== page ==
August- willow oak

Some of the best things in life are made when two equally great things come together and form another, more remarkable thing. For instance, a menu item like chicken and waffles is the perfect fusion of two delicious food staples, each complementing one another in a larger meal.

Brushing aside the fact that I am writing this too close to dinner, tree enthusiasts feel the same way about certain tree species – namely August’s tree of the month.

The willow oak (Quercus phellos) is the perfect example of how nature can get creative with the “combination” of two different species. The willow oak is a bona fide member of the oak genus (Quercus) and part of the overarching Fagaceae family, which includes other oak species along with beeches and chestnuts. So scientifically speaking, this tree is an oak, but its looks are where the lines start to blur.

If you find one of these trees, you might be surprised by the shape of the leaves. Most oaks native to this area sprout a notoriously distinct array of lobed leaves depending on the tree. Some species, like the pin oak, have jagged edges to their leaves. Others, such as the white oak, have soft curves.

But the willow oak tosses the rulebook aside and forms a unique leaf shape. Like the thin, elongated shape of the willow tree leaf, this particular oak develops narrow and smooth leaves, without any protruding lobes. Typically, they are about five inches long and one inch wide, so even the size is similar to some willow species. This creates a hybrid effect to the onlooker if they are unaware of the mimicking.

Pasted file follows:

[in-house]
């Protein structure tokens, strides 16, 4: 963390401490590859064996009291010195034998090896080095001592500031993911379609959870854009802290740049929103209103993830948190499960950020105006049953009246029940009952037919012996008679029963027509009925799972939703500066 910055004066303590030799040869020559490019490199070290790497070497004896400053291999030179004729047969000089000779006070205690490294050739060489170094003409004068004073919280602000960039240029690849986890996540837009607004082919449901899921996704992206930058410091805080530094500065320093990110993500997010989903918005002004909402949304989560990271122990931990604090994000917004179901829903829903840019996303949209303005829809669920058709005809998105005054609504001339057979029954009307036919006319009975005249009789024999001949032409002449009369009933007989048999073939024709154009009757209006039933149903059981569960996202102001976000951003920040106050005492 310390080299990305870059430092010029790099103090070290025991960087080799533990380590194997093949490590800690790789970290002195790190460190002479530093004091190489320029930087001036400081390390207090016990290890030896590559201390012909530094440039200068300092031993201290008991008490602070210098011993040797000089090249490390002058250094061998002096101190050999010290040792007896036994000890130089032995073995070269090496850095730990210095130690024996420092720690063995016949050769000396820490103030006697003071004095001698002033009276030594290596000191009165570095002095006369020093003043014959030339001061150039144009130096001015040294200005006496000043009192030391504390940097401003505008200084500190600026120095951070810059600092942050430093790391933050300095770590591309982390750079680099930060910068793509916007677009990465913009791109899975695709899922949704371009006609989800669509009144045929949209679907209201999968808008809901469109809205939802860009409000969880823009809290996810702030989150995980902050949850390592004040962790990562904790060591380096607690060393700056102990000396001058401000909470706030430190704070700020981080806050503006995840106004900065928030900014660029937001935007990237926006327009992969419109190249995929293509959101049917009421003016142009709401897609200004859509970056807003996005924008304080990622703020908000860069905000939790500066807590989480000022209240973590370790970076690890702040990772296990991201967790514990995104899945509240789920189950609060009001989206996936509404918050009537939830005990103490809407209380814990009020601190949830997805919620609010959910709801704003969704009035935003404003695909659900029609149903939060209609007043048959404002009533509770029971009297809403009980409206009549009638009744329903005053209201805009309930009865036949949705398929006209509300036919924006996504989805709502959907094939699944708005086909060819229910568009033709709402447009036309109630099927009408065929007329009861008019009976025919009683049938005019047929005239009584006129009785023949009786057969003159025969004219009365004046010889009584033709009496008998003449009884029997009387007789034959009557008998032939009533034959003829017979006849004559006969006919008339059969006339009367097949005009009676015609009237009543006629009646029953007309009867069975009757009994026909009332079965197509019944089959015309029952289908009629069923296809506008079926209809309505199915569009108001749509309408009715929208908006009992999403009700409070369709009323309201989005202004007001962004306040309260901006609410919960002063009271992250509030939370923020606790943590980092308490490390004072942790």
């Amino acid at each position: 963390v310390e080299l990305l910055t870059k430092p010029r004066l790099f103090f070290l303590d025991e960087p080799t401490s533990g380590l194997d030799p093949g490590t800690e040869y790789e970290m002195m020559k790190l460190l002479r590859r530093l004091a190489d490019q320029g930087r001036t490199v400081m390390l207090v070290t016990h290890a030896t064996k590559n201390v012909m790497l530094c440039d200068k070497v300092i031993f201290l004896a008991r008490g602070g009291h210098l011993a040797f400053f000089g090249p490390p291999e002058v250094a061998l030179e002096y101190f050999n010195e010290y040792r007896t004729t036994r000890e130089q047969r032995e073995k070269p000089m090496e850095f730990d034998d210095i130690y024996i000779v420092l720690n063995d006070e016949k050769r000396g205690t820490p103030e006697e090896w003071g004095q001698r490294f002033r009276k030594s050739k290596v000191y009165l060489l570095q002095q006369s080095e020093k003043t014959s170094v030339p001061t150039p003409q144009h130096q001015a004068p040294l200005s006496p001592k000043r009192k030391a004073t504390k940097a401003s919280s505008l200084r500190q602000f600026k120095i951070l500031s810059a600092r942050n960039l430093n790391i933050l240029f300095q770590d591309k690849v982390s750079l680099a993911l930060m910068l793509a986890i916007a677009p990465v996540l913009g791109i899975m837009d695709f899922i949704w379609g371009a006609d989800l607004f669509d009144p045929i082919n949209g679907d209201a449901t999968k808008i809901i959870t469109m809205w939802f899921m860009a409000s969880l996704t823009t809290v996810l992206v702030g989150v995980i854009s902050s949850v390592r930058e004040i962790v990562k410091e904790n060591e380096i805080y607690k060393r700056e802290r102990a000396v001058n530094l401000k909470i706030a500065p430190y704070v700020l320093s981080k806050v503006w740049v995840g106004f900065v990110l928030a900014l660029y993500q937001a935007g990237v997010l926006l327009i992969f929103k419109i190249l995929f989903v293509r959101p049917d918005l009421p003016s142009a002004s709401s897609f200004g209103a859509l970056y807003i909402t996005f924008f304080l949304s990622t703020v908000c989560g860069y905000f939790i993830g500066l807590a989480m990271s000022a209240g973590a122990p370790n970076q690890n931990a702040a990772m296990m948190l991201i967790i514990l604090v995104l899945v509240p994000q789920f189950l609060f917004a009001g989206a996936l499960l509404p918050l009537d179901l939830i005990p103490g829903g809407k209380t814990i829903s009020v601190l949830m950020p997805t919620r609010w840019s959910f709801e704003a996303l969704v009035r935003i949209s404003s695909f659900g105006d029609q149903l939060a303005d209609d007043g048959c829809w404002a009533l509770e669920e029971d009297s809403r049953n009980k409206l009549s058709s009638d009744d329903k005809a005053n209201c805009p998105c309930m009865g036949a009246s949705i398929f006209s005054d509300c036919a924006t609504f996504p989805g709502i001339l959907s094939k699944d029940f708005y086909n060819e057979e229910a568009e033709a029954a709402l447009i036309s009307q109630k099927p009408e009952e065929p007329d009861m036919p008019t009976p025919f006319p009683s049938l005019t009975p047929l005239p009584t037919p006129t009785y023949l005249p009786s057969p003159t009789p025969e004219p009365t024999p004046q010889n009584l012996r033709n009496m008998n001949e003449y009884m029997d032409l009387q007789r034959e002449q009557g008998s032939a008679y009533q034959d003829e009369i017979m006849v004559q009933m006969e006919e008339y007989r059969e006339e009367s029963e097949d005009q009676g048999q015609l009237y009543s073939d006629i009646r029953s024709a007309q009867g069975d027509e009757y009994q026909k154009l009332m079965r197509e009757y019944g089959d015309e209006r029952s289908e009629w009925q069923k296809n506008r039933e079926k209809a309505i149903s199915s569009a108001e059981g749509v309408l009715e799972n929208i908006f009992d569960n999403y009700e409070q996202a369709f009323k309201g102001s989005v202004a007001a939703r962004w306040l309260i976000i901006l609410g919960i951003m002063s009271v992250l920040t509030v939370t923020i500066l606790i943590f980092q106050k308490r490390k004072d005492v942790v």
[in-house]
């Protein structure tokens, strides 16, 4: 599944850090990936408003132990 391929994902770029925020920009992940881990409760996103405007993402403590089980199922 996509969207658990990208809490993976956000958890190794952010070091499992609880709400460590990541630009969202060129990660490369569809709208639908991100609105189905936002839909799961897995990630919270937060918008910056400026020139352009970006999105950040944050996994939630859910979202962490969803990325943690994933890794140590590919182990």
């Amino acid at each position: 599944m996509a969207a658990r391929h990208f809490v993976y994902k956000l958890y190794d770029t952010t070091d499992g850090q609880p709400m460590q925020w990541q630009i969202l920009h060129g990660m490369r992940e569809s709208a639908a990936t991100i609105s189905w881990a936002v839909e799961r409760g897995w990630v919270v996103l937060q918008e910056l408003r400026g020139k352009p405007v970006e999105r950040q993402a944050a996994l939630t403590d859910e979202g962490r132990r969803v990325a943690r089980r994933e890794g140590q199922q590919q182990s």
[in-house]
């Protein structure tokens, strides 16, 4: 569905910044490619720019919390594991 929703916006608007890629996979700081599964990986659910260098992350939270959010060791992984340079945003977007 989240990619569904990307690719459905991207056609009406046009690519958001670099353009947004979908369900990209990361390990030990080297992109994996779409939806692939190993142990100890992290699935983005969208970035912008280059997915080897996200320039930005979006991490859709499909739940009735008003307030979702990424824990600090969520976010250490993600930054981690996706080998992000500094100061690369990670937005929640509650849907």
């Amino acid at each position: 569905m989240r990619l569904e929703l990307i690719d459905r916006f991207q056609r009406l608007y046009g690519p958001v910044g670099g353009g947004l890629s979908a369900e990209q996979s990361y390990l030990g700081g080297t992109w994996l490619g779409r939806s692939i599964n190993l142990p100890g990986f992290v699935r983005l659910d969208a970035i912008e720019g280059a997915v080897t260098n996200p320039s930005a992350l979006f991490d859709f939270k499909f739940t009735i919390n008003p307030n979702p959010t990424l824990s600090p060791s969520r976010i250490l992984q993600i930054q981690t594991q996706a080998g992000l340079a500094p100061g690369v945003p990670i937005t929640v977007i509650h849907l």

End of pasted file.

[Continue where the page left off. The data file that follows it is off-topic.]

Despite their leaf trickery, willow oaks can be easily identified by other characteristics. The average height of an individual can reach a range of 40-75 feet tall, with some larger species reaching 100 feet with the right conditions. Its crown is rounded and usually stretches to widths of 25-40 feet. Its bark, starting out smooth and reddish-brown when young, turns dark brownish-gray with furrowed, shallow ridges with age.

Threats have hampered the health of the willow oak population in recent years. In Pennsylvania, the tree is listed as imperiled due to diseases such as oak wilt, chestnut blight, shoestring root rot, anthracnose, oak leaf blister, cankers, leaf spots, and powdery mildew, to name a few. But habitat loss, invasive species, and excessive grazing by deer compound the issue.

However, the range of the willow oak is quite vast, with some states reporting much healthier populations. This tree is commonly found in lowlands of the Coastal Plain, from New Jersey and Pennsylvania, south to Georgia and Florida, and west to Texas and Oklahoma. Throughout this large swath, the willow oak tree can be found in both urban areas and dense forests.

Similar to July’s linden tree, the willow oak provides an array of benefits to its community – even just one tree can sustain a myriad of life. The acorns a single tree produces can feed ducks, squirrels, deer, turkey, black bears, blue jays, and red-headed woodpeckers. Its trunk also offers lodging for mice, flying squirrels, and birds like grackles and flickers.

Here in Philadelphia, we are lucky enough to be in the willow oak’s northernmost range. If you are on Awbury’s grounds, look no further than the picnic area behind the Cope House to locate one of our very own willow oak trees!